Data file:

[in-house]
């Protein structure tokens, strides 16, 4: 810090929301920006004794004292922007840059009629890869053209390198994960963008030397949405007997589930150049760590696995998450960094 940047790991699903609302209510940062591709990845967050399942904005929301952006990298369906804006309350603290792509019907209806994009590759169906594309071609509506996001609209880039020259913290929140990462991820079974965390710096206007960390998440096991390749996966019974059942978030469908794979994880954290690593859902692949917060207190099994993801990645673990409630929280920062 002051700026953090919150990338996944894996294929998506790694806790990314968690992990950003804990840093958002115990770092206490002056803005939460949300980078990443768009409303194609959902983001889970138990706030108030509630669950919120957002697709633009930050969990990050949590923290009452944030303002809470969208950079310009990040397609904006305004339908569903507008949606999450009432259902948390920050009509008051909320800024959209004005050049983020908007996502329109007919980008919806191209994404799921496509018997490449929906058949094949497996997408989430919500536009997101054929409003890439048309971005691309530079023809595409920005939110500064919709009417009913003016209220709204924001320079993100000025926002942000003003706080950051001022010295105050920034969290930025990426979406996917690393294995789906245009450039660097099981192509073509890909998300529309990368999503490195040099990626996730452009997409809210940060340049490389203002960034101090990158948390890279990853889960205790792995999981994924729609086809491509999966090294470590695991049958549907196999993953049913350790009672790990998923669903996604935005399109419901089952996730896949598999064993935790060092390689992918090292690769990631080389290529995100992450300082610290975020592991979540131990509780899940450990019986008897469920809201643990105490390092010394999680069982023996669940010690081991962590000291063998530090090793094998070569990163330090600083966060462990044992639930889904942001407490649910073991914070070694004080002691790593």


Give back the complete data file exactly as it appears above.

[in-house]
């Protein structure tokens, strides 16, 4: 810090929301920006004794004292922007840059009629890869053209390198994960963008030397949405007997589930150049760590696995998450960094 940047790991699903609302209510940062591709990845967050399942904005929301952006990298369906804006309350603290792509019907209806994009590759169906594309071609509506996001609209880039020259913290929140990462991820079974965390710096206007960390998440096991390749996966019974059942978030469908794979994880954290690593859902692949917060207190099994993801990645673990409630929280920062 002051700026953090919150990338996944894996294929998506790694806790990314968690992990950003804990840093958002115990770092206490002056803005939460949300980078990443768009409303194609959902983001889970138990706030108030509630669950919120957002697709633009930050969990990050949590923290009452944030303002809470969208950079310009990040397609904006305004339908569903507008949606999450009432259902948390920050009509008051909320800024959209004005050049983020908007996502329109007919980008919806191209994404799921496509018997490449929906058949094949497996997408989430919500536009997101054929409003890439048309971005691309530079023809595409920005939110500064919709009417009913003016209220709204924001320079993100000025926002942000003003706080950051001022010295105050920034969290930025990426979406996917690393294995789906245009450039660097099981192509073509890909998300529309990368999503490195040099990626996730452009997409809210940060340049490389203002960034101090990158948390890279990853889960205790792995999981994924729609086809491509999966090294470590695991049958549907196999993953049913350790009672790990998923669903996604935005399109419901089952996730896949598999064993935790060092390689992918090292690769990631080389290529995100992450300082610290975020592991979540131990509780899940450990019986008897469920809201643990105490390092010394999680069982023996669940010690081991962590000291063998530090090793094998070569990163330090600083966060462990044992639930889904942001407490649910073991914070070694004080002691790593």